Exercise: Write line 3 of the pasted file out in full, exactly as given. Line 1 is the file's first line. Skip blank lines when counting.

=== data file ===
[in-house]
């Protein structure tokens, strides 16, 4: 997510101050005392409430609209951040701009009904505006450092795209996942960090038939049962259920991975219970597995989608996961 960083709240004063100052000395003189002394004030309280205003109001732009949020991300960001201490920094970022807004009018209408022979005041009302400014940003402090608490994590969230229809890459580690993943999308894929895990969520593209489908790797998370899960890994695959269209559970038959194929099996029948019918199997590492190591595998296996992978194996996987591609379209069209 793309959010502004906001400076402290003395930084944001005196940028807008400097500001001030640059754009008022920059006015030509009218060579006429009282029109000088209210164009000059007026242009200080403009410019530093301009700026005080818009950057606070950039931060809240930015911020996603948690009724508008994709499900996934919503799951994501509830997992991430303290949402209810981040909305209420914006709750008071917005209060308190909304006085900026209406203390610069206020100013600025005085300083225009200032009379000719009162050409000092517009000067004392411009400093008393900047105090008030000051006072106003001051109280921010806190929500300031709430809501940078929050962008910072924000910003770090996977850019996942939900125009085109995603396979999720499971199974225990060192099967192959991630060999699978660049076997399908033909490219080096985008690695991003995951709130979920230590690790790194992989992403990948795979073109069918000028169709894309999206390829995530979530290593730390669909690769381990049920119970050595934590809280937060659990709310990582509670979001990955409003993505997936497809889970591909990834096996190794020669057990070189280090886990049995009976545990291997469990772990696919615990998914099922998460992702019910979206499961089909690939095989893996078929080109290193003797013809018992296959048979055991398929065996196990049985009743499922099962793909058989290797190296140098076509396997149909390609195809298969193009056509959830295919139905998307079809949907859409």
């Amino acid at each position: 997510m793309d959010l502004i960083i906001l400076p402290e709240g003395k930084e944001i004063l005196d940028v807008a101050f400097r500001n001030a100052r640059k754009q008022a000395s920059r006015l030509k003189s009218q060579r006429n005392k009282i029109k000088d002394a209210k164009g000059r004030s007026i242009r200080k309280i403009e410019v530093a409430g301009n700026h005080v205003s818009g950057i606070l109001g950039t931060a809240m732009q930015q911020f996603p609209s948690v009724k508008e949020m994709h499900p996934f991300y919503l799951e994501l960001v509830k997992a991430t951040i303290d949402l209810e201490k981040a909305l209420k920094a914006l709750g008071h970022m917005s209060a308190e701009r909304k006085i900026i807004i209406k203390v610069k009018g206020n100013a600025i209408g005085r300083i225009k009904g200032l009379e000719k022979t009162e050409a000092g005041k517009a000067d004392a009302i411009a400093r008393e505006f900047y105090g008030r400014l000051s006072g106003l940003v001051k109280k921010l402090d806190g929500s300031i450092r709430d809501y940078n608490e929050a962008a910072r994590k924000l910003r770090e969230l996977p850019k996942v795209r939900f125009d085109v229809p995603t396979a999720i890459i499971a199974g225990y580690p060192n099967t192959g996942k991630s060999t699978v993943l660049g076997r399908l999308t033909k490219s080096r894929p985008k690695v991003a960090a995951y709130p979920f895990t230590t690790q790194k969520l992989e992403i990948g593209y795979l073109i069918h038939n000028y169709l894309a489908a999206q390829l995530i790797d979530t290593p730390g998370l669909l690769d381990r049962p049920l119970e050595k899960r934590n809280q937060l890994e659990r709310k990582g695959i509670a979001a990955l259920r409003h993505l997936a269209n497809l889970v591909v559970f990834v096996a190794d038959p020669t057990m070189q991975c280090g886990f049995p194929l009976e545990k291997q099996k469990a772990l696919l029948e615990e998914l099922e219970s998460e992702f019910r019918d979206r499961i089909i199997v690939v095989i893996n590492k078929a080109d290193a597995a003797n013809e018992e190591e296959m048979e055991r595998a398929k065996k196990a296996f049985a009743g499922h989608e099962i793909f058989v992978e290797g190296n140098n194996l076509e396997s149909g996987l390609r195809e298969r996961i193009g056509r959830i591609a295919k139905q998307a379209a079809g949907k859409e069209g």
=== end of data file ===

């Amino acid at each position: 997510m793309d959010l502004i960083i906001l400076p402290e709240g003395k930084e944001i004063l005196d940028v807008a101050f400097r500001n001030a100052r640059k754009q008022a000395s920059r006015l030509k003189s009218q060579r006429n005392k009282i029109k000088d002394a209210k164009g000059r004030s007026i242009r200080k309280i403009e410019v530093a409430g301009n700026h005080v205003s818009g950057i606070l109001g950039t931060a809240m732009q930015q911020f996603p609209s948690v009724k508008e949020m994709h499900p996934f991300y919503l799951e994501l960001v509830k997992a991430t951040i303290d949402l209810e201490k981040a909305l209420k920094a914006l709750g008071h970022m917005s209060a308190e701009r909304k006085i900026i807004i209406k203390v610069k009018g206020n100013a600025i209408g005085r300083i225009k009904g200032l009379e000719k022979t009162e050409a000092g005041k517009a000067d004392a009302i411009a400093r008393e505006f900047y105090g008030r400014l000051s006072g106003l940003v001051k109280k921010l402090d806190g929500s300031i450092r709430d809501y940078n608490e929050a962008a910072r994590k924000l910003r770090e969230l996977p850019k996942v795209r939900f125009d085109v229809p995603t396979a999720i890459i499971a199974g225990y580690p060192n099967t192959g996942k991630s060999t699978v993943l660049g076997r399908l999308t033909k490219s080096r894929p985008k690695v991003a960090a995951y709130p979920f895990t230590t690790q790194k969520l992989e992403i990948g593209y795979l073109i069918h038939n000028y169709l894309a489908a999206q390829l995530i790797d979530t290593p730390g998370l669909l690769d381990r049962p049920l119970e050595k899960r934590n809280q937060l890994e659990r709310k990582g695959i509670a979001a990955l259920r409003h993505l997936a269209n497809l889970v591909v559970f990834v096996a190794d038959p020669t057990m070189q991975c280090g886990f049995p194929l009976e545990k291997q099996k469990a772990l696919l029948e615990e998914l099922e219970s998460e992702f019910r019918d979206r499961i089909i199997v690939v095989i893996n590492k078929a080109d290193a597995a003797n013809e018992e190591e296959m048979e055991r595998a398929k065996k196990a296996f049985a009743g499922h989608e099962i793909f058989v992978e290797g190296n140098n194996l076509e396997s149909g996987l390609r195809e298969r996961i193009g056509r959830i591609a295919k139905q998307a379209a079809g949907k859409e069209g």